Magazine article Insight on the News

Fighting Expectations

Magazine article Insight on the News

Fighting Expectations

Article excerpt

Britain's Lennox Lewis wants to challenge Mike Tyson but has yet to make his case in the ring.

It wasn't how it was supposed to be. The 13,000 boxing fans packed into New York's Madison Square Garden greeted the judges' split decision, which narrowly gave the bout to Briton Lennox Lewis and robbed American Ray Mercer of victory, with catcalls and boos.

For several months, Lewis had been the talk of the boxing world, touted as Mike Tyson's nemesis. The towering Londoner - he stands 6-foot-5 with a sculpted muscular body - believes it his "destiny" to beat Tyson in the ring.

But on May 9, before Hollywood stars Mel Gibson and Liam Neeson and political luminaries such as Sen. Alfonse D'Amato, Lewis flopped, adding to the widespread sense that there are no credible challengers to Tyson. The heavyweight pride of Britain was leaden and unconvincing. He didn't deserve to win the fight.

Lewis' trainer, Emanuel Steward, was talking a big fight before his boxer's bout with Mercer. His claim? That when Lewis meets Tyson - the champ is obliged by court rulings to fight the challenger - the 30-year-old Briton will send "Iron Mike" to the canvas in two rounds.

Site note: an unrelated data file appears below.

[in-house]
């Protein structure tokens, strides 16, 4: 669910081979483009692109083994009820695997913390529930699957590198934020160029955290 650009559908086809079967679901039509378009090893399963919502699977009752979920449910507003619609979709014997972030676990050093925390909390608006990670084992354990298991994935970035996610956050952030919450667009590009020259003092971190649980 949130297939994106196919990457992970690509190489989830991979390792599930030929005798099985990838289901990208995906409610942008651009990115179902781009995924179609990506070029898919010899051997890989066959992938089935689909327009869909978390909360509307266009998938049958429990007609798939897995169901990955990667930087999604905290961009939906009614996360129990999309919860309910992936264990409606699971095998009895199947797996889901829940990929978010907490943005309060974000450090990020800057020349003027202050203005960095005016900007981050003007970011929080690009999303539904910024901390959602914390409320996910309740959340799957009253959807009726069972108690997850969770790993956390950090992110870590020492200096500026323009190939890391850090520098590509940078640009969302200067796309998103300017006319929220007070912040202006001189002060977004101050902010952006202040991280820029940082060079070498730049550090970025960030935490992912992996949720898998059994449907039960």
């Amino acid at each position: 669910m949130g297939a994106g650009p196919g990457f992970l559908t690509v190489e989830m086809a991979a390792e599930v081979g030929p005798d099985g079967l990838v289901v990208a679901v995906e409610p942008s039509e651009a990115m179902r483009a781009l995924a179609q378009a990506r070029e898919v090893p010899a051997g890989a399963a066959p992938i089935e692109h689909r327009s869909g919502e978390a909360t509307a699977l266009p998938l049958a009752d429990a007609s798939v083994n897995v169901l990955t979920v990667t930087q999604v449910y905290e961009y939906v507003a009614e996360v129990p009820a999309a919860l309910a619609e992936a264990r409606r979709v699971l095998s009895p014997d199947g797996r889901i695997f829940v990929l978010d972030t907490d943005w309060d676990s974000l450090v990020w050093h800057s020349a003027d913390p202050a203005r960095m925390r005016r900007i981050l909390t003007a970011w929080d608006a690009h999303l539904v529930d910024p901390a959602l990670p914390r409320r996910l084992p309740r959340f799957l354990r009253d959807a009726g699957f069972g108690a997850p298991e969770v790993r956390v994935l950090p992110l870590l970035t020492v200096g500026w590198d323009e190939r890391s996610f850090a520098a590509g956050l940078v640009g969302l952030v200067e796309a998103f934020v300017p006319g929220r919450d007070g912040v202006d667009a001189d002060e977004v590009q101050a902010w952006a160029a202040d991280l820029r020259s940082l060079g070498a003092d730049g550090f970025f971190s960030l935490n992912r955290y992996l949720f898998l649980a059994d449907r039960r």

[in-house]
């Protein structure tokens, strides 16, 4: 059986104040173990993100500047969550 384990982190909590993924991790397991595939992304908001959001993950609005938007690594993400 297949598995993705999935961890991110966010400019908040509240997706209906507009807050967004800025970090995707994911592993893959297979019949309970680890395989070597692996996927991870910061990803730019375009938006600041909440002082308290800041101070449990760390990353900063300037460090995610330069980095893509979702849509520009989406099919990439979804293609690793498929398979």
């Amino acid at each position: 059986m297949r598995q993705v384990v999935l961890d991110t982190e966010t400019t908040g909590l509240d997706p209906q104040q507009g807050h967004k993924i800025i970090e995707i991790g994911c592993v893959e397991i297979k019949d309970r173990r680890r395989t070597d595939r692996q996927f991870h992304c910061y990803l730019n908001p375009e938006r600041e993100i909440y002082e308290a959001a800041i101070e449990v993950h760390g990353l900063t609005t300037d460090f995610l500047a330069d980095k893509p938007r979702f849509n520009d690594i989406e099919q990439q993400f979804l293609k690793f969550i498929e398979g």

Lewis also was cocky prior to the Mercer bout. His year with Steward - the boxer has suffered from deficient trainers - and the rigors of Detroit's famous Kronk Gym hardened the fighter, who so often has fallen short of promised greatness. While acknowledging that Mercer, a former Army sergeant, would be a stern test, Lewis told Insight before the fight that he was looking ahead to Tyson, hoping to "send a message to a few people - if they are ducking me now, they'll be running for their lives after."

But after Lewis' near-disastrous performance against the 35-year-old Mercer, those boasts took on the trappings of mere bravado. The judges saved Lewis. The split decision - one judge had the 10-round bout a draw and the other two gave Lewis a wafer-thin win - was based upon the Briton's rally in the dying minutes of the fight. After the bout, Lewis acknowledged how close he had been to throwing away his chance of meeting Tyson.

"I knew I had to win the final round," Lewis conceded to reporters. When the journalists suggested he had sustained a moral defeat and no longer should be considered Tyson's main challenger, the Londoner responded: "I'm telling you, Ray Mercer has a tough chin. …

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